As compared with the MoU and the LDF, the entry into force and effect of the tax agreement between Switzerland and the UK is still subject to approval by the parliamentary bodies of the two countries as well as by the EC - in respect of this tax agreement, compatibility with the provisions of European law will be assessed - and is planned for 1 January 2013.
Besides this, the agreement between Switzerland and the UK is far more restrictive in terms of time limits, substantive content and geographical application: Whereas only assets located in Switzerland (geographic restriction) as on 31 December 2010 fall into the scope of the agreement and new client relationships will therefore not qualify (time limit), only such natural persons are eligible as are not – even without their knowledge – under civil or criminal investigation by HMRC and can provide proof of compliance, in which case such persons must avail themselves of the services of qualified UK agents for this purpose. Anonymity stands in the way of clearance, in particular in respect of inheritance tax, and creates a situation in which tax clearance is limited exclusively to UK tax liabilities in connection with assets in existence as of this date. Finally, payment of taxes on liabilities from the past is basically due from the year 2003 onwards at normal tax rates (substantive restrictions).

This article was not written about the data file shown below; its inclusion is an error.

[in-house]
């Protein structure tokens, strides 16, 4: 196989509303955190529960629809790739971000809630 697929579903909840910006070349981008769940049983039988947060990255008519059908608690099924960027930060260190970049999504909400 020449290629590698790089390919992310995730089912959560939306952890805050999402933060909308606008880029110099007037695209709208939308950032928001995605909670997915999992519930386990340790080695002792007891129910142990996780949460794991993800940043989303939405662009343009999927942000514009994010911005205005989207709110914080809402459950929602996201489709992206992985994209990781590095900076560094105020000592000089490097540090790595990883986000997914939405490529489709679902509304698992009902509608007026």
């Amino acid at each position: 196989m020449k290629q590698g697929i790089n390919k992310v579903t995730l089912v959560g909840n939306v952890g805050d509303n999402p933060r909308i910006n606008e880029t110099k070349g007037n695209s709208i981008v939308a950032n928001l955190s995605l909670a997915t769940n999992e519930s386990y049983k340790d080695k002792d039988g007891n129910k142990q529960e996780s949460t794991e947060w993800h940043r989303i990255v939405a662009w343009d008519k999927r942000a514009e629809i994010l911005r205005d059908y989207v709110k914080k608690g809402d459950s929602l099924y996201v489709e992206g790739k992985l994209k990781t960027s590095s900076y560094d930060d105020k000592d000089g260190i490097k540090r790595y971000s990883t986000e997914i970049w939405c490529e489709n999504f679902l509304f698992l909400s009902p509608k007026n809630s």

This realignment of cross-border asset planning and wealth management gives financial intermediaries in the UK, Liechtenstein and Switzerland a unique opportunity to intensify cooperation in the best interest of existing and new clients. For example, UK taxpayers can, among other things, maintain their relationships with a trusted financial intermediary in Switzerland that date back many years and at the same time benefit from the advantages of the LDF in particular for the past and from Liechtenstein as an "onshore jurisdiction" for the future in general. The involvement of a Liechtenstein financial intermediary therefore represents a comprehensive and sustainable solution that protects the privacy of the client provided that the services of the financial intermediaries involved are aligned and coordinated accordingly.
The content of this article is intended to provide a general guide to the subject matter. Specialist advice should be sought about your specific circumstances.